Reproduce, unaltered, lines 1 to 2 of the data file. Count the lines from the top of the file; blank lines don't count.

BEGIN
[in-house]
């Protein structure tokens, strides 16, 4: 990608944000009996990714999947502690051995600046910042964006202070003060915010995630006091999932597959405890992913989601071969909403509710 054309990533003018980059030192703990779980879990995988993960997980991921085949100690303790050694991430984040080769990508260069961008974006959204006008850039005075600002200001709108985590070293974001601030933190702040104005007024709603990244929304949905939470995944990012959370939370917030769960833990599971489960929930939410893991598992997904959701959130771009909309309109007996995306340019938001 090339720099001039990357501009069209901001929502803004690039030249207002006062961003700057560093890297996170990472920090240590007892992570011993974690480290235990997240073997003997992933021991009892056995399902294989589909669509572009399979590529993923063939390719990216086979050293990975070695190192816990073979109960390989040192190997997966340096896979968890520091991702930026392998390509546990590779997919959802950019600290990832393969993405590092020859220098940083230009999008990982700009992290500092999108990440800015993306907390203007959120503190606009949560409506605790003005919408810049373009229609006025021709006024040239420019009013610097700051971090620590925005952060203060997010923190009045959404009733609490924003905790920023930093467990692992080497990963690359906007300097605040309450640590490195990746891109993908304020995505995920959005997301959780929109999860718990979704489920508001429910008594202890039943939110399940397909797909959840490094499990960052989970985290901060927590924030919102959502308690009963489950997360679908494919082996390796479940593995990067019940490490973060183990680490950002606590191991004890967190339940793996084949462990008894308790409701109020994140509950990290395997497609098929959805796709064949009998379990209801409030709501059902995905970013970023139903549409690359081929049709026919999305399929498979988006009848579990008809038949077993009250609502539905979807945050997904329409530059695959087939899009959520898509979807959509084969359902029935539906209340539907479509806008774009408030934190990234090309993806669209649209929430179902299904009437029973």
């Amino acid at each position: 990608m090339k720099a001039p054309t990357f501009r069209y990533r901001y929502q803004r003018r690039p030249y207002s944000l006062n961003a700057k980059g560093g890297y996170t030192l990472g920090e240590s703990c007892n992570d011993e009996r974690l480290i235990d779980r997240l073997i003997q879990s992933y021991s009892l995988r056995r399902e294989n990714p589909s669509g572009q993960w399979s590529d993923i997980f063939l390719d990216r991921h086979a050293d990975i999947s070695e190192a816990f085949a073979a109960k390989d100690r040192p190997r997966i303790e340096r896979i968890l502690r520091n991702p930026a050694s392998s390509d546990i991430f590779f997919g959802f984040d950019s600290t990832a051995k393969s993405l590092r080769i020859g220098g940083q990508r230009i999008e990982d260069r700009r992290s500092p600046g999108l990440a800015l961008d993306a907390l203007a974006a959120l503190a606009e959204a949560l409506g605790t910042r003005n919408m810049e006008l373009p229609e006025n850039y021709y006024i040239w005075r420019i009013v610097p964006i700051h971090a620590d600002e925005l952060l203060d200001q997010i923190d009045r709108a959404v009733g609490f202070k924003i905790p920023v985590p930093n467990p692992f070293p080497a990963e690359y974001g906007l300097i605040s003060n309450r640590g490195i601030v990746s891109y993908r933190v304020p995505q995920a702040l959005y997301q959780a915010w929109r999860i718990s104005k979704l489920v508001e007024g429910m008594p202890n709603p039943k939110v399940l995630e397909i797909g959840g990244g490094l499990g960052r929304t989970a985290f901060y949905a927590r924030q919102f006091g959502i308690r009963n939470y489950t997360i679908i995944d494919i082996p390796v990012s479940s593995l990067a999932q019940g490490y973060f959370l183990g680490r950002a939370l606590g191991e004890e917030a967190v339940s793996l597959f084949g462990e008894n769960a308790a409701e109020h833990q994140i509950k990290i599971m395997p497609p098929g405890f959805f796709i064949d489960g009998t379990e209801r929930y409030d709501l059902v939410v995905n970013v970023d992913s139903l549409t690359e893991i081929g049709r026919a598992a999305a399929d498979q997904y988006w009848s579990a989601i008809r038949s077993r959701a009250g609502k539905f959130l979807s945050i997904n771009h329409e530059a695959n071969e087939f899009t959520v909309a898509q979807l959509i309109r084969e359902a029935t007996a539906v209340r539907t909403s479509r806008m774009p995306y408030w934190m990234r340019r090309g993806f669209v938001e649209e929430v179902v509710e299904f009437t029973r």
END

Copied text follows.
[in-house]
């Protein structure tokens, strides 16, 4: 990608944000009996990714999947502690051995600046910042964006202070003060915010995630006091999932597959405890992913989601071969909403509710 054309990533003018980059030192703990779980879990995988993960997980991921085949100690303790050694991430984040080769990508260069961008974006959204006008850039005075600002200001709108985590070293974001601030933190702040104005007024709603990244929304949905939470995944990012959370939370917030769960833990599971489960929930939410893991598992997904959701959130771009909309309109007996995306340019938001 090339720099001039990357501009069209901001929502803004690039030249207002006062961003700057560093890297996170990472920090240590007892992570011993974690480290235990997240073997003997992933021991009892056995399902294989589909669509572009399979590529993923063939390719990216086979050293990975070695190192816990073979109960390989040192190997997966340096896979968890520091991702930026392998390509546990590779997919959802950019600290990832393969993405590092020859220098940083230009999008990982700009992290500092999108990440800015993306907390203007959120503190606009949560409506605790003005919408810049373009229609006025021709006024040239420019009013610097700051971090620590925005952060203060997010923190009045959404009733609490924003905790920023930093467990692992080497990963690359906007300097605040309450640590490195990746891109993908304020995505995920959005997301959780929109999860718990979704489920508001429910008594202890039943939110399940397909797909959840490094499990960052989970985290901060927590924030919102959502308690009963489950997360679908494919082996390796479940593995990067019940490490973060183990680490950002606590191991004890967190339940793996084949462990008894308790409701109020994140509950990290395997497609098929959805796709064949009998379990209801409030709501059902995905970013970023139903549409690359081929049709026919999305399929498979988006009848579990008809038949077993009250609502539905979807945050997904329409530059695959087939899009959520898509979807959509084969359902029935539906209340539907479509806008774009408030934190990234090309993806669209649209929430179902299904009437029973």